Although this looks like a request for specific legal advice, it can be treated as a general-interest question about legal obligations and risks (not practical advice).
When you buy a car, you ordinarily give the seller money (cash is fine, and might be the only thing they will accept), and they hand yo the car and the "pink slip" i.e. the title – which must be filled out to indicate that they have transferred title to you. You then have to do everything else. The seller does not normally go the the DMV with you, but you have to be sure that the title is properly transferred. You don't need an SSN to actually buy property, but that doesn't mean that you won't need one for a later purpose related to the car. Writing a false sale amount is a legal red flag. Liability insurance is mandatory, so you should have the vehicle insured per the state rule before you drive it. That is the summary. Now the details.
In California, the seller must notify the state of the transfer within 5 days. The buyer must do their part within 10 days. For the buyer, this means providing the original title, bill of sale if the seller is not the person on the title, smog certificate (perhaps) and odometer reading (perhaps). There are also fees. This page gives you the relevant forms. A notary may be required for some forms (meaning the owner/seller has to go somewhere), for example to apply for a duplicate title (if they lost it)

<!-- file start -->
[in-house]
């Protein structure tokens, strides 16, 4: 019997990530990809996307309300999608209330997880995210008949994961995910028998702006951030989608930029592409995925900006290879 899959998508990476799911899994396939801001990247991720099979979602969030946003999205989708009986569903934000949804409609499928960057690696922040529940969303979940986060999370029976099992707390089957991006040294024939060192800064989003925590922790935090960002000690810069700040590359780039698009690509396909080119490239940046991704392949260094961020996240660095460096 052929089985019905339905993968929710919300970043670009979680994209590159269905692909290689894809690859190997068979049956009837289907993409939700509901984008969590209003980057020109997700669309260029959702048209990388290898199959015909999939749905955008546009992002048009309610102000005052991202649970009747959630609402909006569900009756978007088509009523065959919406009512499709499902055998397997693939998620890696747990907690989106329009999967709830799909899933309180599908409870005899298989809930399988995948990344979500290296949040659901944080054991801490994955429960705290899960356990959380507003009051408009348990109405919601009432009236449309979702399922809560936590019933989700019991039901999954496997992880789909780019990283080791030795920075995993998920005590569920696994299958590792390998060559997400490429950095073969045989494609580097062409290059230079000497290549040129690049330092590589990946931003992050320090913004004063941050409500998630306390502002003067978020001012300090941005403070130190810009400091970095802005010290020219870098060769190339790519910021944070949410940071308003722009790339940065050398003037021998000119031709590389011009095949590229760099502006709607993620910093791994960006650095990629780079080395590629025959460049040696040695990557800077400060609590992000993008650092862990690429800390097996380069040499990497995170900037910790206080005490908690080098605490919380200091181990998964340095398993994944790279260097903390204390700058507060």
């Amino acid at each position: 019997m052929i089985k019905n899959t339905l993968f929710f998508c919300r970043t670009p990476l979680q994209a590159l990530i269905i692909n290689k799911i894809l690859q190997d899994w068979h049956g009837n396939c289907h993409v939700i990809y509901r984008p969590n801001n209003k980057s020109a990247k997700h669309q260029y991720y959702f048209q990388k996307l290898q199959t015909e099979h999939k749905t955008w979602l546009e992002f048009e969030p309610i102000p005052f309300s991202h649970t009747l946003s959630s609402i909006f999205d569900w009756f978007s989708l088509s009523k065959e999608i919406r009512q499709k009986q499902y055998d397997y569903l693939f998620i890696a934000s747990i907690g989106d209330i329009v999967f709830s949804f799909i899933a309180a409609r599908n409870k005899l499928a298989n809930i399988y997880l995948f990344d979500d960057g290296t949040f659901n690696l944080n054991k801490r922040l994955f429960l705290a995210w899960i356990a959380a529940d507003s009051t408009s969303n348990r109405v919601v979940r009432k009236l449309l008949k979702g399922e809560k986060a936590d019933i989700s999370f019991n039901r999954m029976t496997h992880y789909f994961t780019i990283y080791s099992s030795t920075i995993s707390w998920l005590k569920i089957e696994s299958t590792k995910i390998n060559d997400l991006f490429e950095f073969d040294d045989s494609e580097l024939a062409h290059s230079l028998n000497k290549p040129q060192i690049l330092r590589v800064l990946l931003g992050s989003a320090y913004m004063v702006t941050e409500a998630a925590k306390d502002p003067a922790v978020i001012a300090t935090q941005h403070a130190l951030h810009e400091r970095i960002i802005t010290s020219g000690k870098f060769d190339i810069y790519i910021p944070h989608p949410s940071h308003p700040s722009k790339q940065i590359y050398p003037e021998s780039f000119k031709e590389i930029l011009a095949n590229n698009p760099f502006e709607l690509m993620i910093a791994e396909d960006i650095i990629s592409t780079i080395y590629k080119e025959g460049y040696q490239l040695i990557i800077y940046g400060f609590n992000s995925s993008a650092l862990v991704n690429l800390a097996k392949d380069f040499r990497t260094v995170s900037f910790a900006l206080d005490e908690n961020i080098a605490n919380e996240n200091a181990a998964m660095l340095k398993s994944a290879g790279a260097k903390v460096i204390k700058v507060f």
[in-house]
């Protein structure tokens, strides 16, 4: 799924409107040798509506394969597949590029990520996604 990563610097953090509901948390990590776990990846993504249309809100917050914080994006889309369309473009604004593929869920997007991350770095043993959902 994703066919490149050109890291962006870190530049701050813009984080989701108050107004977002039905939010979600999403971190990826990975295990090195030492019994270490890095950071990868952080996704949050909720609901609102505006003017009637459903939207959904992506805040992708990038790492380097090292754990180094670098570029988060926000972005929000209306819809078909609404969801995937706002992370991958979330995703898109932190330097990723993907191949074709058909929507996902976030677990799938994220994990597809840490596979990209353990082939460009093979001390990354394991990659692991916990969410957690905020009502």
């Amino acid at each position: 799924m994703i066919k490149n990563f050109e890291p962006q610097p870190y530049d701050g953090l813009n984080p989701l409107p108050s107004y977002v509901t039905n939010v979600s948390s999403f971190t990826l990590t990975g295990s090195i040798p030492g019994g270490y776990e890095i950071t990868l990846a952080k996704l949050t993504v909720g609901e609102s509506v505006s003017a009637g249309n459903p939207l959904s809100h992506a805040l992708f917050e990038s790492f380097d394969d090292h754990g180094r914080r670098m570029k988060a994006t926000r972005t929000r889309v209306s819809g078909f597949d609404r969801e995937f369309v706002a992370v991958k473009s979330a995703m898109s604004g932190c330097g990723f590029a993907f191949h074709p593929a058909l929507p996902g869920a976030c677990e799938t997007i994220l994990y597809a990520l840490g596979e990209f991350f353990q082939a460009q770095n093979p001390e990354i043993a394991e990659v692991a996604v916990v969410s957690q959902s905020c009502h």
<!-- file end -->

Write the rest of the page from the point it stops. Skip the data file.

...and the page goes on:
This page describes the liability requirements in California. You must be insured if you drive or park on California roadways, which implies that you have to get insurance before or at the time you buy the car. Under CVC 1653.5
(a) Each form prescribed by the department for use by an applicant for
the issuance or renewal by the department of a driver’s license or
identification card pursuant to Division 6 (commencing with Section
12500) shall contain a section for the applicant’s social security
So you cannot drive (get a driver's license) without an SSN.